This report presents the results of a study conducted for the National Highway Traffic Safety Administration (NHTSA) to develop a model system to help law enforcement agencies manage Standardized Field Sobriety Test (SFST) training requirements. A further objective is to explore the feasibility of establishing and operating a statewide SFST training-records system.
Beginning in 1975, the National Highway Traffic Safety Administration (NHTSA) sponsored research that led to the development of standardized methods for law enforcement officers to use when evaluating motorists who are suspected of Driving While Impaired (DWI). Since 1981, law enforcement officers have used NHTSA’s Standardized Field Sobriety Test (SFST) battery to help determine whether motorists who are suspected of DWI have blood alcohol concentrations (BACs) greater than 0.10 percent; the SFST battery was further validated for use at the 0.08 BAC level in 1998. NHTSA's SFSTs largely have replaced the unvalidated performance tests of unknown merit that once were the officer's only tools in helping to make post-stop DWI arrest decisions. NHTSA's SFSTs presently are used in all 50 states and have become the standard pre-arrest procedures for evaluating DWI in most law enforcement agencies.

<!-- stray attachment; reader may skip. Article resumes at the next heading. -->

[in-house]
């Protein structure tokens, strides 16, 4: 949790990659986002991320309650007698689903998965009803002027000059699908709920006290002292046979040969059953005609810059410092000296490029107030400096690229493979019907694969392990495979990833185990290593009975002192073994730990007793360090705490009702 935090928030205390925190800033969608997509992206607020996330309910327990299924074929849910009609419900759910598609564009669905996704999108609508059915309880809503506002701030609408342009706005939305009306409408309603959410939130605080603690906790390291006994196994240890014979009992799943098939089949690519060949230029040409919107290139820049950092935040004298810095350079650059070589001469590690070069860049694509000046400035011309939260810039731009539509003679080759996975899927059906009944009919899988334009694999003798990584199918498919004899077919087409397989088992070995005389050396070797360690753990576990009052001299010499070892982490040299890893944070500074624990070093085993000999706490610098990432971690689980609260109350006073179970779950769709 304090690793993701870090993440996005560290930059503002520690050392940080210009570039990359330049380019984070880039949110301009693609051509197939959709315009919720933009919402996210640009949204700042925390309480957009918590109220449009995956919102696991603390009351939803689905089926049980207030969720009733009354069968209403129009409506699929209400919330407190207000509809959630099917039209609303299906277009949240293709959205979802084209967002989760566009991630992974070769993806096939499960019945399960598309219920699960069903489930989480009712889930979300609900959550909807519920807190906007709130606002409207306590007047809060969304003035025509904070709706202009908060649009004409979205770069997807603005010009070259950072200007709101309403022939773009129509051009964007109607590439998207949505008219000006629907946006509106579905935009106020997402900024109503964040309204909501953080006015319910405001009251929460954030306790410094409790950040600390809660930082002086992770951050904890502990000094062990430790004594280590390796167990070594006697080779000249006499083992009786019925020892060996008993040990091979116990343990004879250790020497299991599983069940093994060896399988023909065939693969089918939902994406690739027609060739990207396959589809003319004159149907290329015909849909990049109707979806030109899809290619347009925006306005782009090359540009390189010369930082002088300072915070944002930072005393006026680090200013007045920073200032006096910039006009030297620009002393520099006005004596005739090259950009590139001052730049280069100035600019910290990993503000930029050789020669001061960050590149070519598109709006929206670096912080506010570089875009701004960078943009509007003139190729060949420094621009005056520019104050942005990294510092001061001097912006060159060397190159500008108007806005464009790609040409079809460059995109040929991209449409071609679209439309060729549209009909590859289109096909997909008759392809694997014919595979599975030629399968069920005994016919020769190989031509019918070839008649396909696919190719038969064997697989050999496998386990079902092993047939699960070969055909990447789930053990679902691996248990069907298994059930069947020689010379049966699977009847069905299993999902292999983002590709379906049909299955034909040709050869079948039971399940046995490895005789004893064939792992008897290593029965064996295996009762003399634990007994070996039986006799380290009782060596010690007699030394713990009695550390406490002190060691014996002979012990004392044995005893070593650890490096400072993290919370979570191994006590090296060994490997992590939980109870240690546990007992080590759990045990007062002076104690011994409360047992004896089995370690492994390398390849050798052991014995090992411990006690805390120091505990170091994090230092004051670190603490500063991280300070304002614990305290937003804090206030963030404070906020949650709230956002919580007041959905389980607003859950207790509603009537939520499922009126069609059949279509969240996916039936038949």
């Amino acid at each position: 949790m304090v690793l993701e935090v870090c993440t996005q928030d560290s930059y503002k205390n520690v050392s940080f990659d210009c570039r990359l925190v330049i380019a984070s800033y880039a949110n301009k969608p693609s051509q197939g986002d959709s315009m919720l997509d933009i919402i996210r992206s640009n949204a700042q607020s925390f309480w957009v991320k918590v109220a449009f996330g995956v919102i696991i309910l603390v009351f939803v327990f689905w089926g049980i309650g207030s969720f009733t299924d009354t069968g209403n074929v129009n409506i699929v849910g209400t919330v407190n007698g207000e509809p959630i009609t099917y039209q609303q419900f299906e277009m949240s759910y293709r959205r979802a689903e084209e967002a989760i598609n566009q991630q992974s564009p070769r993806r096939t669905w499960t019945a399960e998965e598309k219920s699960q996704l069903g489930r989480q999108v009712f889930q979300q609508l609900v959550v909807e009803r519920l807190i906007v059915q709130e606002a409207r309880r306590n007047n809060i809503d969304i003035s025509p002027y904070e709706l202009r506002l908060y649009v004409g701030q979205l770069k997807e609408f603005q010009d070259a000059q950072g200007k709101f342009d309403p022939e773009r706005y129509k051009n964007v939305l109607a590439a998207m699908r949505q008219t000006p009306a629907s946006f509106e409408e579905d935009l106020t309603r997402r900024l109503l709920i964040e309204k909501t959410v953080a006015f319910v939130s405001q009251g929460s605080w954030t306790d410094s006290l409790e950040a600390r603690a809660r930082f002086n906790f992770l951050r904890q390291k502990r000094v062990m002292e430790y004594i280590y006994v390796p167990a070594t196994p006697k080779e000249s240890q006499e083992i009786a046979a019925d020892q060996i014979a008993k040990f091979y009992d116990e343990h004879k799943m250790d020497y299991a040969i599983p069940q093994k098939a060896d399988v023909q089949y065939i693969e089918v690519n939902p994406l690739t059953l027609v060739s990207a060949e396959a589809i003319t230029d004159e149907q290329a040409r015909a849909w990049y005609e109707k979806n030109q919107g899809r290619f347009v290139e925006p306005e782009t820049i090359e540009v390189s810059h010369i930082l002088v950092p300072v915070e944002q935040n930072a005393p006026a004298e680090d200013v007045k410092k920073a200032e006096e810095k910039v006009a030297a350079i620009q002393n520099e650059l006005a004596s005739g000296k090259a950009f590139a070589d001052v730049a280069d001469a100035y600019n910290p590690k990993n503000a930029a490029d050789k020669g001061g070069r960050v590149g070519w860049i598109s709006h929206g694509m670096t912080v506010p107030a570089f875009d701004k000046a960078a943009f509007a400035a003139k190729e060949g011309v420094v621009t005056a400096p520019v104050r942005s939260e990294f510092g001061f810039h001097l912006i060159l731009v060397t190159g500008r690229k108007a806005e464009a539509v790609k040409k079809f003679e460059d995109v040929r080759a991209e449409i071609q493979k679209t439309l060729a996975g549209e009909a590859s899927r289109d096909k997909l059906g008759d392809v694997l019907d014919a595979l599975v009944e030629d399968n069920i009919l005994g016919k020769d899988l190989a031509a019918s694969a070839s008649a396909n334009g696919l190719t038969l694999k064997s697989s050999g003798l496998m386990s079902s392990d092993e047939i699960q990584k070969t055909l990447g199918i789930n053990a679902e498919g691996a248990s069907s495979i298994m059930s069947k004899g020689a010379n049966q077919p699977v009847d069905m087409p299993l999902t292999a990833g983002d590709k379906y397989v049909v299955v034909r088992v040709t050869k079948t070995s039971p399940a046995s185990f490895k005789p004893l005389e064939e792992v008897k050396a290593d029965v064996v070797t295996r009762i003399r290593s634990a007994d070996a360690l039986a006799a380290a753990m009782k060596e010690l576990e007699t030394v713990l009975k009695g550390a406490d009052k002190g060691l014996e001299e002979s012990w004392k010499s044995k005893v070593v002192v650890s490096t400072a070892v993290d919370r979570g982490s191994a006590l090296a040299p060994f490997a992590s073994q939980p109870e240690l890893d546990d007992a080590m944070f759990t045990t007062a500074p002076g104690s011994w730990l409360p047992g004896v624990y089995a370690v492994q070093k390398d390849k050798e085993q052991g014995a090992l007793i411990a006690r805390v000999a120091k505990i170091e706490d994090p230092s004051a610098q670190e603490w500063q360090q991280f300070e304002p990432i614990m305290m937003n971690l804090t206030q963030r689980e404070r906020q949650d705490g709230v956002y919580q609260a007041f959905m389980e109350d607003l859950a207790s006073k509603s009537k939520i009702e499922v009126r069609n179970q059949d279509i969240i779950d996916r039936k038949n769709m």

Colorado is the first state to require periodic refresher training for SFST practitioners and instructors. Interviews were conducted with representatives from a sample of Colorado law enforcement agencies to learn how officers and supervisors determine who requires refresher training, and when it is required, to maintain certification. The data elements and design features of a model, computer-based SFST training-records management system were identified based on a review of current methods and procedures. The specifications of the model system are described.